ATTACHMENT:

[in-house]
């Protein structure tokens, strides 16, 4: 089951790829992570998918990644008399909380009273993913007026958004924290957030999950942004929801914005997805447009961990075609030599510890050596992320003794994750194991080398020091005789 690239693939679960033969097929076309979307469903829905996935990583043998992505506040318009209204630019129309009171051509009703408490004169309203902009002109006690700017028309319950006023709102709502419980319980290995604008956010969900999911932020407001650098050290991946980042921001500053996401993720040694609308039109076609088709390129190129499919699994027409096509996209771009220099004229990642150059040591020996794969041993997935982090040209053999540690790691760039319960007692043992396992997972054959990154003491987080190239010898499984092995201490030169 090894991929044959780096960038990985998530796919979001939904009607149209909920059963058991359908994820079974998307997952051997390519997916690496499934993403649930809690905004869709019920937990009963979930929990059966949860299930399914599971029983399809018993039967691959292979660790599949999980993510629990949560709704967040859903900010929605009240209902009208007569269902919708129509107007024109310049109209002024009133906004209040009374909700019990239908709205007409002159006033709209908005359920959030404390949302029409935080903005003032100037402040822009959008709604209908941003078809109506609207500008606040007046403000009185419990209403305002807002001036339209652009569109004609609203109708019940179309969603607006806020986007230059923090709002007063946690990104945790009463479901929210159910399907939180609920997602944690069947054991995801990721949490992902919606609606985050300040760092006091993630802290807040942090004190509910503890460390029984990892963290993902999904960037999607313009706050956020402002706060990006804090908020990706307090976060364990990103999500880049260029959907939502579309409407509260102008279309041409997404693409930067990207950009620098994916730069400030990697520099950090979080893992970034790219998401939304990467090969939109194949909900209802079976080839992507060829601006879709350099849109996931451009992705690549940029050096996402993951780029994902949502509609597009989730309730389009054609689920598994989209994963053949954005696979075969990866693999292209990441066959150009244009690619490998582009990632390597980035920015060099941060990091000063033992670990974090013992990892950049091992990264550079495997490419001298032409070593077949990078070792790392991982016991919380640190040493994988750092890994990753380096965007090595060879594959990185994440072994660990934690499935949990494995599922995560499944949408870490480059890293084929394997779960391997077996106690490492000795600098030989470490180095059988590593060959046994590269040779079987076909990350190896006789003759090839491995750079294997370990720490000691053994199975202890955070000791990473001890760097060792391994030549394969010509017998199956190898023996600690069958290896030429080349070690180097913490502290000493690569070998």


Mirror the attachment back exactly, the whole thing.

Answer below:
[in-house]
């Protein structure tokens, strides 16, 4: 089951790829992570998918990644008399909380009273993913007026958004924290957030999950942004929801914005997805447009961990075609030599510890050596992320003794994750194991080398020091005789 690239693939679960033969097929076309979307469903829905996935990583043998992505506040318009209204630019129309009171051509009703408490004169309203902009002109006690700017028309319950006023709102709502419980319980290995604008956010969900999911932020407001650098050290991946980042921001500053996401993720040694609308039109076609088709390129190129499919699994027409096509996209771009220099004229990642150059040591020996794969041993997935982090040209053999540690790691760039319960007692043992396992997972054959990154003491987080190239010898499984092995201490030169 090894991929044959780096960038990985998530796919979001939904009607149209909920059963058991359908994820079974998307997952051997390519997916690496499934993403649930809690905004869709019920937990009963979930929990059966949860299930399914599971029983399809018993039967691959292979660790599949999980993510629990949560709704967040859903900010929605009240209902009208007569269902919708129509107007024109310049109209002024009133906004209040009374909700019990239908709205007409002159006033709209908005359920959030404390949302029409935080903005003032100037402040822009959008709604209908941003078809109506609207500008606040007046403000009185419990209403305002807002001036339209652009569109004609609203109708019940179309969603607006806020986007230059923090709002007063946690990104945790009463479901929210159910399907939180609920997602944690069947054991995801990721949490992902919606609606985050300040760092006091993630802290807040942090004190509910503890460390029984990892963290993902999904960037999607313009706050956020402002706060990006804090908020990706307090976060364990990103999500880049260029959907939502579309409407509260102008279309041409997404693409930067990207950009620098994916730069400030990697520099950090979080893992970034790219998401939304990467090969939109194949909900209802079976080839992507060829601006879709350099849109996931451009992705690549940029050096996402993951780029994902949502509609597009989730309730389009054609689920598994989209994963053949954005696979075969990866693999292209990441066959150009244009690619490998582009990632390597980035920015060099941060990091000063033992670990974090013992990892950049091992990264550079495997490419001298032409070593077949990078070792790392991982016991919380640190040493994988750092890994990753380096965007090595060879594959990185994440072994660990934690499935949990494995599922995560499944949408870490480059890293084929394997779960391997077996106690490492000795600098030989470490180095059988590593060959046994590269040779079987076909990350190896006789003759090839491995750079294997370990720490000691053994199975202890955070000791990473001890760097060792391994030549394969010509017998199956190898023996600690069958290896030429080349070690180097913490502290000493690569070998």